Last Updated: 25th May 2018

 

The right to absolute privacy

Orca believes in the right to absolute privacy.

Orca guarantees privacy by ensuring

  1. all encryption and decryption of data takes place in the User’s browser
  2. all encryption and decryption of data is only possible with knowledge of the User’s password, and
  3. the User’s password never leaves their browser.

This setup means only the User can access their data. Neither Orca, nor any 3rd party can access User data.

Key components

Username

A valid email address.

Used to:

  • Identify the User.
  • Enables the User to log-in to Orca (in combination with their Password).

Password

A strong password created and managed by the User.

Used to:

  • Enable strong protection for the end-to-end encryption.
  • Provide strong authentication for the Orca backend. 

AUTH / RAUTH

An authentication hash derived from the User’s password using a PBKDF2 (Password-Based Key Derivation Function 2) key stretching algorithm with 10.000 iterations.

These frontend and backend security measures give us very effective protection from potential brute-force password attacks mounted on the authentication hash should it be compromised during the transfer or from our infrastructure.

Because AUTH and KDK are both derived using the same algorithm and input and parameters, both use different salts. That ensures that both tokens will be different.

Note: On the server-side, the AUTH and RAUTH tokens are furthermore protected with Bcrypt password hashing function for its storage.

Used to

  • Provides the basis for authenticating vs the Orca backend. We do not use the Password for this as it would expose the KDK (defined below).
  • RAUTH serves the same purpose in password recovery process. It authenticates the user for successful initiation of password recovery process.

Recovery Code

A randomly generated code (20 alphanumeric characters). Each User is presented with a Recovery Code within the application. It is the responsibility of the User to store their Recovery Code in a secure location out-of-bounds.

Used to: Allow the User to reset their Password and regain access to Orca. 

KDK (Key Decryption Key) / RKDK (Recovery Key Decryption Key)

A AES-256 key derived from the Password using PBKDF2 (Password-Based Key Derivation Function 2) key stretching algorithm.

Because AUTH and KDK are both derived using the same algorithm and input and parameters (10.000 iterations of the algorithm), both have different salts. That assures that both of these element will be different.

RKDK is derived in the same way as KDK, but from the Recovery Code.

Used to:

  • The KDK is used to encrypt the KEK (defined below).
  • The RKDK is used to encrypt KEK using a Recovery Code, forming a RKEK.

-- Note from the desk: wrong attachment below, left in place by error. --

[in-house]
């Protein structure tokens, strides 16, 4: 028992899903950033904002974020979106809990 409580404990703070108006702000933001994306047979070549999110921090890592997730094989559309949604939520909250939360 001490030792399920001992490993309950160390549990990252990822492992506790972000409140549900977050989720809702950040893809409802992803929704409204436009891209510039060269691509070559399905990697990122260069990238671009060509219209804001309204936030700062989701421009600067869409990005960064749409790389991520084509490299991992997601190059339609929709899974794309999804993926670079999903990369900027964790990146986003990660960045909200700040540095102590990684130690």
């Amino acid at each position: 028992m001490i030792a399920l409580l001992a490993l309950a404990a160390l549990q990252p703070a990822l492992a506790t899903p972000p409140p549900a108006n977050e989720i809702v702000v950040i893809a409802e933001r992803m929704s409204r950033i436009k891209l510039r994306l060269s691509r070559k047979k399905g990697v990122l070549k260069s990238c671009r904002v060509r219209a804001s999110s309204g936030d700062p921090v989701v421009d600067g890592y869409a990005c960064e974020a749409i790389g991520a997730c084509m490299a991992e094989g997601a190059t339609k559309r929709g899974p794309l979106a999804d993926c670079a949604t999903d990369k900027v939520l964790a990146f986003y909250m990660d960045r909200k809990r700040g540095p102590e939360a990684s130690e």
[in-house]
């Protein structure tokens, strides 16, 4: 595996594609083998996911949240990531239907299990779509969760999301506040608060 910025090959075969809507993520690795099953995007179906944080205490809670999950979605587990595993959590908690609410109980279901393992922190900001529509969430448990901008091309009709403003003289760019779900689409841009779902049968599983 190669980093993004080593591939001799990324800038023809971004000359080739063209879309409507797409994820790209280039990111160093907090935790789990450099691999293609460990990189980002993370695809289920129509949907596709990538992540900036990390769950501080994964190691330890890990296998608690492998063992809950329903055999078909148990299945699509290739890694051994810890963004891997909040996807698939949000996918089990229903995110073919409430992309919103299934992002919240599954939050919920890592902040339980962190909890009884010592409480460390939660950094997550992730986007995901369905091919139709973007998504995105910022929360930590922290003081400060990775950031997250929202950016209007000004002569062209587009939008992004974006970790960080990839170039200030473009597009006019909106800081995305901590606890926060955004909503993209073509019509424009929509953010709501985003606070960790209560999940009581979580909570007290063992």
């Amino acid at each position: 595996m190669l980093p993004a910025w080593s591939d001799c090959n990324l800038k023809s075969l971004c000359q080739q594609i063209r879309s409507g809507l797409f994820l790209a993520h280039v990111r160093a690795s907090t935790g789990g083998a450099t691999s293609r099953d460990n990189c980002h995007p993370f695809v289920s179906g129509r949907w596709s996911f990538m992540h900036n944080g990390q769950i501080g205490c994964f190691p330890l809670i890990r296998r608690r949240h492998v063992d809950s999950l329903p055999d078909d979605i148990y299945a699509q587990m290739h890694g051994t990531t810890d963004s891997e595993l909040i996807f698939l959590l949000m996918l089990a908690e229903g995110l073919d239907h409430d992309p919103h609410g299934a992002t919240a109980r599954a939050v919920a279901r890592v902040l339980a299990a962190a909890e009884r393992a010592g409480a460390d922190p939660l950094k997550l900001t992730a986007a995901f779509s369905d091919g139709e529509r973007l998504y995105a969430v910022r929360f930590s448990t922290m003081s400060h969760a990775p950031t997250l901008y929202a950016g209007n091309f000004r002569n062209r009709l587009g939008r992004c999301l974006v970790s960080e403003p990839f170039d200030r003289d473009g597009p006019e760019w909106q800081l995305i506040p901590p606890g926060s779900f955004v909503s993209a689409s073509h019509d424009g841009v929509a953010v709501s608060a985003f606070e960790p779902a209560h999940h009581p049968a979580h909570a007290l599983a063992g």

KEK (Key Encryption Key) / RKEK (Recovery Key Encryption Key)

A AES-256 key randomly generated in the browser, as part of the registration process.

Used to:

  • Used to encrypt every DEK (defined below). The KEK is stored in the Orca backend (protected by the KDK).
  • RKEK holds the same KEK value, but is encrypted using the Recovery Code. Its purpose is to provide recovery option in case the Password is forgotten.

DEK (Data Encryption Key)

A AES-256 key randomly generated in the browser.

Used to: Encrypt confidential User data.

Entity

A unified object type used to store all data entered in Orca (i.e. Assets, Contacts, Files). The information stored in Entities is protected by end-to-end encryption.

Used to: Store and organise data in the required structure in the Orca backend.

General Principles

AES-256 encryption keys

Orca uses a 256 bit Advanced Encryption Standard (AES) encryption key as the basis for all encryption.
 

Web panel based encryption/decryption

Orca’s web panel runs client side (in the User’s web browser). The web panel only uses crypto functions and routines built into the User’s browser: the JavaScript implementation of the W3C Web Cryptography API. These crypto functions and routines undergo thorough quality assurance and security testing by the producers and community.

Asset, Contact and File data encrypted in transit and at rest

Every Entity stored on the Orca backend is protected with separate (entity based) 256 bit AES key (DEK) randomly generated when the Entity is first created in the User’s browser. The encrypted blobs of data are stored in the Orca backend in a dedicated database service. The database is not aware of the contents of any Entity. The Orca backend can only access control metadata required to define User access levels.

If an Entity stores file data, the contents of the data are stored in the dynamic cloud storage (not in the database). The file contents are encrypted (on the client side) with the DEK of the Entity associated with the file before the file is stored in the cloud storage. The same mechanics (AES-GCM) as for the Entity itself are used for encrypting the file contents.

HTTPS